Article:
I see ‘round’ and ‘around’ are uses in the book. Most ones can be placed by the other ones, I think. Can you teach me what the difference between them?


Around is an adverb or preposition that can sometimes be replaced by round used as an adverb or preposition.

He walked around/round the block.

But round can also be an adjective or verb, and cannot be replaced with 'around' when used in those functions.

He rounded the bend. (round as verb)

The plate was round. (round as adjective)

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  • I'd like to add that round, without a contracting apostrophe prefixed to it, is not an adverb or preposition. So, around can be replaced by 'round, but it needs the apostrophe. This arose from the a being dropped in spoken conversation for convenience. edit Oof, tricked by American/British English differences. It would appear "round" is indeed an adverb in British vernacular. dictionary.com/browse/round – Elininja Apr 11 '19 at 23:28
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    Yes, that's how it arose, but you'll now see it without the apostrophe quite frequently, especially in phrases like "round-the-clock care/coverage." It is itself listed as an adverb or preposition, without the apostrophe, in several dictionaries, with reference to 'around' for meaning. – Katy Apr 11 '19 at 23:35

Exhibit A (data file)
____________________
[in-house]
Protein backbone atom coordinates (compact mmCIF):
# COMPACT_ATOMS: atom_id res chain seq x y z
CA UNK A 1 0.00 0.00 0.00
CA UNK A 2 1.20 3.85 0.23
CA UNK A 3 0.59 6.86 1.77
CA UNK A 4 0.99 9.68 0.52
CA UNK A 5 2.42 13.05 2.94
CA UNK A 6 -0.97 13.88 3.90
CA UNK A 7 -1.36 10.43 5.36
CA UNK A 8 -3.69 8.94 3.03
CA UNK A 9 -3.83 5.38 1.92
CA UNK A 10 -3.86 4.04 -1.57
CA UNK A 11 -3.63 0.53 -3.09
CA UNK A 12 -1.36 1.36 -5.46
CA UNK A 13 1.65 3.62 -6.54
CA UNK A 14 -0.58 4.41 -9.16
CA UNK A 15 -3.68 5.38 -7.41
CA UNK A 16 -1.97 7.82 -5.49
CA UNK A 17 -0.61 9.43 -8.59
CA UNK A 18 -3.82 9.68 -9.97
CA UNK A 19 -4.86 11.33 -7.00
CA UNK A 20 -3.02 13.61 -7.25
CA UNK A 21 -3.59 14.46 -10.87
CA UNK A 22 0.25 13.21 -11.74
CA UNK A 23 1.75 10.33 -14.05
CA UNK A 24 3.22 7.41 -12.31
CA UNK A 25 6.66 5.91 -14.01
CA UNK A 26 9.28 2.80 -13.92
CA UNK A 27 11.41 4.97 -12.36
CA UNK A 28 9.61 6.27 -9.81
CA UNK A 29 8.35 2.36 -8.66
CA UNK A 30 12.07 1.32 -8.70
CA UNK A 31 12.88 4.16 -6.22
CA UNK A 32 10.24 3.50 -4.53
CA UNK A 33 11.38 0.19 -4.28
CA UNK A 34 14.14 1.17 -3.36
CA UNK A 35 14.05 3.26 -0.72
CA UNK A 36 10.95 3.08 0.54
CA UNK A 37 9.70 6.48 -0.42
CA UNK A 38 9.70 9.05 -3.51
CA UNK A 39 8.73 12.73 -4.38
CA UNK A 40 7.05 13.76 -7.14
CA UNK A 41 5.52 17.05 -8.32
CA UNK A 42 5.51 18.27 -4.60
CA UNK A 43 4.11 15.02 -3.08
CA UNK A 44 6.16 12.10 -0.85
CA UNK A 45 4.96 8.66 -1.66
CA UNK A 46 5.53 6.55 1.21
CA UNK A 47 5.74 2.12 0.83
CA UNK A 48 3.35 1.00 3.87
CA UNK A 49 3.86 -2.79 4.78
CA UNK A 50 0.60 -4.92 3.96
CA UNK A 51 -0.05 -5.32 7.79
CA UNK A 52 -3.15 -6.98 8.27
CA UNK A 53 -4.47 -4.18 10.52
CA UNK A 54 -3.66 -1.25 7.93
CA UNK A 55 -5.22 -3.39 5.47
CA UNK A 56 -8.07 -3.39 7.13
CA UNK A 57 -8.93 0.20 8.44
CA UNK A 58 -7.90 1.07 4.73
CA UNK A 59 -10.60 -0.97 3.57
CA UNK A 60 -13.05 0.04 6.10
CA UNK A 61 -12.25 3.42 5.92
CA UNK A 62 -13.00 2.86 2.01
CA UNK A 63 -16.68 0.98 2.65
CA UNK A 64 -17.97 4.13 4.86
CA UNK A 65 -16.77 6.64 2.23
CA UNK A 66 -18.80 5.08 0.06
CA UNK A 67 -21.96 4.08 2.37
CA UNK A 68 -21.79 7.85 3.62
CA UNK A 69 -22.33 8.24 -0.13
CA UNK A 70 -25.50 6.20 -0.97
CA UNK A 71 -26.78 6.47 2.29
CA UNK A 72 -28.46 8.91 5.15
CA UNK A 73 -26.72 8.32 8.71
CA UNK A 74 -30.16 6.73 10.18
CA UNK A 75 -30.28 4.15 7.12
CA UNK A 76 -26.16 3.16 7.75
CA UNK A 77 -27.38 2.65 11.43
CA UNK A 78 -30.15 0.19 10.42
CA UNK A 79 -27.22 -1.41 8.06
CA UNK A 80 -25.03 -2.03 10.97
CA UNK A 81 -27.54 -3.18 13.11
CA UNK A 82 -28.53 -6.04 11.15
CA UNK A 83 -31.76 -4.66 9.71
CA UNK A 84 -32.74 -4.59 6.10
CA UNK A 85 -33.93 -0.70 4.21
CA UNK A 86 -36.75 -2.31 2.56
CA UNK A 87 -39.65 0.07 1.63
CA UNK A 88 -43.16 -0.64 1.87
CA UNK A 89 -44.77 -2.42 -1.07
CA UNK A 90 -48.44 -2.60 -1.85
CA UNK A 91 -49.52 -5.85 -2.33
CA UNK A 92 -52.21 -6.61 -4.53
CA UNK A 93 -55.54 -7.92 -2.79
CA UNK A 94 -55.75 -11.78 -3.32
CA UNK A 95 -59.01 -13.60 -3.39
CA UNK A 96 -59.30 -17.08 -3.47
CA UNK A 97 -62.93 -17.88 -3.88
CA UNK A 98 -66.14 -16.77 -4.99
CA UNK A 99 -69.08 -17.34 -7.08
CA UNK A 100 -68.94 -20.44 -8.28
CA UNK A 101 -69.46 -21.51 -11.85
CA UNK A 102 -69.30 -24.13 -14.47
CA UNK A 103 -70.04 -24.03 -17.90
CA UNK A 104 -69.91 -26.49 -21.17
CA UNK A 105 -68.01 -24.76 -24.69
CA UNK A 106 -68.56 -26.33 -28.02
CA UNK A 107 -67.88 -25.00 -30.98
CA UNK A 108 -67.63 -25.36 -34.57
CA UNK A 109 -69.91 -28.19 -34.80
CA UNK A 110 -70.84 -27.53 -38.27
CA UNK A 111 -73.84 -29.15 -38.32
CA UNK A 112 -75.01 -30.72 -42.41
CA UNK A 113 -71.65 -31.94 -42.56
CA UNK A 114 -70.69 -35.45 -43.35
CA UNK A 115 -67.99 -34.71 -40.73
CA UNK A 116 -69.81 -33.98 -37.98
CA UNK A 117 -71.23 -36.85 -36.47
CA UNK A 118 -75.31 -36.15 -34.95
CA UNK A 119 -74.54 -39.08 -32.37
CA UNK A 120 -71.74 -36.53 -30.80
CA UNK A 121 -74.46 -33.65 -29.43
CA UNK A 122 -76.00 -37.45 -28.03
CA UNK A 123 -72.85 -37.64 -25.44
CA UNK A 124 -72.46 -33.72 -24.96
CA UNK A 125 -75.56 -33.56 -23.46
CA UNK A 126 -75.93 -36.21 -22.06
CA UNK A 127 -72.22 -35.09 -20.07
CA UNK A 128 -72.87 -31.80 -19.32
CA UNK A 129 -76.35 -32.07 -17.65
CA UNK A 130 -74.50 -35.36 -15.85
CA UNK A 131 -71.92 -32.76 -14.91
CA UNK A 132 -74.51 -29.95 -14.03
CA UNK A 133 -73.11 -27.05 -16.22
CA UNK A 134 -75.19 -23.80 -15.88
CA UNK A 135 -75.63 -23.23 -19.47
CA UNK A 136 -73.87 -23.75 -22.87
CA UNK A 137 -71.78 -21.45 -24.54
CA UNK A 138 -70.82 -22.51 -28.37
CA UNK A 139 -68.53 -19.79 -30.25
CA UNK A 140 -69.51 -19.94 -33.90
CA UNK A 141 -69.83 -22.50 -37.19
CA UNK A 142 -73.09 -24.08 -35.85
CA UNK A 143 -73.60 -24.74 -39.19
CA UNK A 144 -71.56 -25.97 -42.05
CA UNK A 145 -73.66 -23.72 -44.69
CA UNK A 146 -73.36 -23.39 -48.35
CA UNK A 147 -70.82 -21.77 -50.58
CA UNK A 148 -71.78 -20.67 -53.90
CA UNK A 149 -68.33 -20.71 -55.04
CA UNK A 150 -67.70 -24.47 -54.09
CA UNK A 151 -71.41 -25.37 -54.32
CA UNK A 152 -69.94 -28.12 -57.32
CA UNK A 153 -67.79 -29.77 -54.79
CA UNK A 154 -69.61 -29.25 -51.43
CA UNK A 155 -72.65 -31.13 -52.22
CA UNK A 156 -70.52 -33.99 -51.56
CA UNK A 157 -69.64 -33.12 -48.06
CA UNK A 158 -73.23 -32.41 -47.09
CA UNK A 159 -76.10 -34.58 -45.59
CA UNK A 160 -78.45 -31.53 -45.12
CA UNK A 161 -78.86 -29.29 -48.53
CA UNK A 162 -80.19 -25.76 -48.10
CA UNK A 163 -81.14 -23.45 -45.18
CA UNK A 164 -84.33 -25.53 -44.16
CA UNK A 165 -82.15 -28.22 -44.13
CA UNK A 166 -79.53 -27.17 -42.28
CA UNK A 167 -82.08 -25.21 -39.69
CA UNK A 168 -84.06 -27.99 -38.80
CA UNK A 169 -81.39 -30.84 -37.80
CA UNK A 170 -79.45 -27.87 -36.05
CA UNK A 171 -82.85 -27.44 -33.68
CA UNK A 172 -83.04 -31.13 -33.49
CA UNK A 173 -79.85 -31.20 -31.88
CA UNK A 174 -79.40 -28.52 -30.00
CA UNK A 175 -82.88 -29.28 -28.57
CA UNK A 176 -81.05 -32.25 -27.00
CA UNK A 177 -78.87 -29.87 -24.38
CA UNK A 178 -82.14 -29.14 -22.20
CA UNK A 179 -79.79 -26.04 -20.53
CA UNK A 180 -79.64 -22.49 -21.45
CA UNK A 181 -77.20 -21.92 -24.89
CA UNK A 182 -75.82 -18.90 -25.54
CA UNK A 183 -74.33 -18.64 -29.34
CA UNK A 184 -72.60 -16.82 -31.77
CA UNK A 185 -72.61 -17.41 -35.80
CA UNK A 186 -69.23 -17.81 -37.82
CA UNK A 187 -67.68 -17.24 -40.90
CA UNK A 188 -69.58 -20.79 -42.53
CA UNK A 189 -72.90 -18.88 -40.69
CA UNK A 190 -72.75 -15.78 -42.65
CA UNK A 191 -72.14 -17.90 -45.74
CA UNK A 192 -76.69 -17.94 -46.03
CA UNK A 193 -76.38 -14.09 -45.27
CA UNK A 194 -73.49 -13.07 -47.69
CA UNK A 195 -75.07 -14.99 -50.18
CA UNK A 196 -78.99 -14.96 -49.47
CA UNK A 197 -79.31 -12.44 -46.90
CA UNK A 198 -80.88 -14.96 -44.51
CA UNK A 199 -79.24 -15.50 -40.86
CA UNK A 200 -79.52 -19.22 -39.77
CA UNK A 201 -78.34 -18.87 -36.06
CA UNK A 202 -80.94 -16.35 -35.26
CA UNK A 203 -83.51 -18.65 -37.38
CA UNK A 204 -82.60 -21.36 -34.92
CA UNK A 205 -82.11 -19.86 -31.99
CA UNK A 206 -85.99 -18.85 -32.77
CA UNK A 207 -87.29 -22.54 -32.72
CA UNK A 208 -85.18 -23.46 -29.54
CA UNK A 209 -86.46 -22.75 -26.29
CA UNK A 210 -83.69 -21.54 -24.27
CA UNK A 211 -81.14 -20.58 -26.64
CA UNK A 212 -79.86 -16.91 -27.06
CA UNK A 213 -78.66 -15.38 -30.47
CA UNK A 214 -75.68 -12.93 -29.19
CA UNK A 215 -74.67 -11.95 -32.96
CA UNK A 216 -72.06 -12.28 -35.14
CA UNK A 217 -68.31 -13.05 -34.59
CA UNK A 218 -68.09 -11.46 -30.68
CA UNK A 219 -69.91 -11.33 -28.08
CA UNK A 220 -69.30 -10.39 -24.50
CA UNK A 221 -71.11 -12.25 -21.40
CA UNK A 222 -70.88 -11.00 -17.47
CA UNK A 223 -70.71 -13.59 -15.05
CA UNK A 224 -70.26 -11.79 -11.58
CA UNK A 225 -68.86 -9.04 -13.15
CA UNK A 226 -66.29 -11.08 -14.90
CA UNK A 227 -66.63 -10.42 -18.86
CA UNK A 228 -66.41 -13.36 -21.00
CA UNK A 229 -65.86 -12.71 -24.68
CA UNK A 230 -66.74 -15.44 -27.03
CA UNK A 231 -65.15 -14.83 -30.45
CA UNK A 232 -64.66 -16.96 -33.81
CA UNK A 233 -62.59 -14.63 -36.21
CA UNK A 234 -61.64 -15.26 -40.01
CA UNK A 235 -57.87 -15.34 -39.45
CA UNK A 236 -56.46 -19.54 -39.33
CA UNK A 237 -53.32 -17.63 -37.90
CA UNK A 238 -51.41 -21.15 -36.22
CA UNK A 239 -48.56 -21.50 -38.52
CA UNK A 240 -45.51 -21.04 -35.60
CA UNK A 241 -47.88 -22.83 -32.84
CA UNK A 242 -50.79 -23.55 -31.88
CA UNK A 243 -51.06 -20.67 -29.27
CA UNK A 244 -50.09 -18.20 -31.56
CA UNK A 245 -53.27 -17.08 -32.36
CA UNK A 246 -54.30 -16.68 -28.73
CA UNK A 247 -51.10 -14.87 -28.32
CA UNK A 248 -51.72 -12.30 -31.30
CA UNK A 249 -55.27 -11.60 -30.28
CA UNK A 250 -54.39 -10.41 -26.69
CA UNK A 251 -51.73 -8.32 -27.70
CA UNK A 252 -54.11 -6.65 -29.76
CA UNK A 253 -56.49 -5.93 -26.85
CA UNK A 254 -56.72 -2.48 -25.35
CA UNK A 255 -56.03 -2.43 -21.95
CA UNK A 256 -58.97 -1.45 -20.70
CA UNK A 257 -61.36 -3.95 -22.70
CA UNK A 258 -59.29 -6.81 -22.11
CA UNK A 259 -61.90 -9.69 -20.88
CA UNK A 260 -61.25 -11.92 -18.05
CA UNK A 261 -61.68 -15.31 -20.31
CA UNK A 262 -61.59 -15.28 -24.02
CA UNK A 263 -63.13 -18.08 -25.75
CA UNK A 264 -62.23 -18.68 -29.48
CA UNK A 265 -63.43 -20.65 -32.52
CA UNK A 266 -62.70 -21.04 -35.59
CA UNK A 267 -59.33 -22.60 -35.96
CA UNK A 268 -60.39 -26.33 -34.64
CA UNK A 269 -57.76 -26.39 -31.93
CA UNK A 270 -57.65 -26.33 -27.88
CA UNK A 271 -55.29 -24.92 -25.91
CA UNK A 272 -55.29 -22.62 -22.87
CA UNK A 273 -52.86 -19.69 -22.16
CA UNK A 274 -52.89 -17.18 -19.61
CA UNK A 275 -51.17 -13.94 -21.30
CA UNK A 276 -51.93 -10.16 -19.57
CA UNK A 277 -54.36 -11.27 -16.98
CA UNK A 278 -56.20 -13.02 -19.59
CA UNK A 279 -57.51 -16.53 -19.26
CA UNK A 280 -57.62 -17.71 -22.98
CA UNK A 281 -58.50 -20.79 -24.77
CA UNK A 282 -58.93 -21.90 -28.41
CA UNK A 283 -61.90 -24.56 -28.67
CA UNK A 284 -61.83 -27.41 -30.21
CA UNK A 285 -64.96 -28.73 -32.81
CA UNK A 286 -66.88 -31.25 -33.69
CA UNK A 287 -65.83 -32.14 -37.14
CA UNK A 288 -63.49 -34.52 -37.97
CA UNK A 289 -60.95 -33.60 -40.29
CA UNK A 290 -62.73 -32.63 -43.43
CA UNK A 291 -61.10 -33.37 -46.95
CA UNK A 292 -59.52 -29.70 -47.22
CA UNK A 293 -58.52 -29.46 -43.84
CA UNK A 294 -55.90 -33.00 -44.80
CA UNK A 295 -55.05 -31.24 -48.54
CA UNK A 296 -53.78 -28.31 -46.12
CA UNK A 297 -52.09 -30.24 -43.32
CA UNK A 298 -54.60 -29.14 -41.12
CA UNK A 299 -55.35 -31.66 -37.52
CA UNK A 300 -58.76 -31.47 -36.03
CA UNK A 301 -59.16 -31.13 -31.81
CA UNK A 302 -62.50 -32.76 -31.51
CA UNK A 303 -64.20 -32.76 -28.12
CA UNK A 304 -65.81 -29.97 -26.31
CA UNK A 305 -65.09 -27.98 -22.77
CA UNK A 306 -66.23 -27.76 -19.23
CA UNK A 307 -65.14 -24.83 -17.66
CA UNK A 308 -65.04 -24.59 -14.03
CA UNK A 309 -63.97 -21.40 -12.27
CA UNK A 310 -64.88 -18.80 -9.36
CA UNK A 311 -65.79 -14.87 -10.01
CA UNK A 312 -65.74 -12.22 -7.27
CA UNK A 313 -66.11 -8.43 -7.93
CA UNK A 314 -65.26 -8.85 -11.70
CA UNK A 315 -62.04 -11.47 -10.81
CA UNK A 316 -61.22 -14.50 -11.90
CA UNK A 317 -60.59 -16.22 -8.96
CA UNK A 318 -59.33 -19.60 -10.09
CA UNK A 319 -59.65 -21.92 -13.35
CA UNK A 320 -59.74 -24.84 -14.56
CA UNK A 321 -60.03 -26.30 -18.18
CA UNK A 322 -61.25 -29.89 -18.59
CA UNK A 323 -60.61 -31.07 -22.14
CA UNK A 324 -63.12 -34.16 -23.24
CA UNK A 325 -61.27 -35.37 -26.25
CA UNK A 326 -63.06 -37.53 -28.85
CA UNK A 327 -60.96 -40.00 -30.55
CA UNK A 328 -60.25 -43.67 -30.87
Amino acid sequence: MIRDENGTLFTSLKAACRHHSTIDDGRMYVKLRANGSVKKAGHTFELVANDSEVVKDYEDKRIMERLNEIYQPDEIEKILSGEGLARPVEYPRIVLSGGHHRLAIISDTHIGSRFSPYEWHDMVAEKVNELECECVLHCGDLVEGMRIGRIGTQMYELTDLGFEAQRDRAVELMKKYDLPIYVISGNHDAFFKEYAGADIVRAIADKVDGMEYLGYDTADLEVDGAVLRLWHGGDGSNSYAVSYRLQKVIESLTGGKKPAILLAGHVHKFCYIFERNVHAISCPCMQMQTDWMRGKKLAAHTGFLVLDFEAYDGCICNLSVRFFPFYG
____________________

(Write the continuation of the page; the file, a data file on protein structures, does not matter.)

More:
When "around" is used to mean "in the area of" it is less likely to be replaced by "round", although it still can be:

I often saw him around the neighborhood.

When "around is used to mean "approximately" the use of "round" is also less likely:

I think he weighs around 200 pounds.

It should take me around 3 days to finish

In this usage "about" can be used in place of "around".

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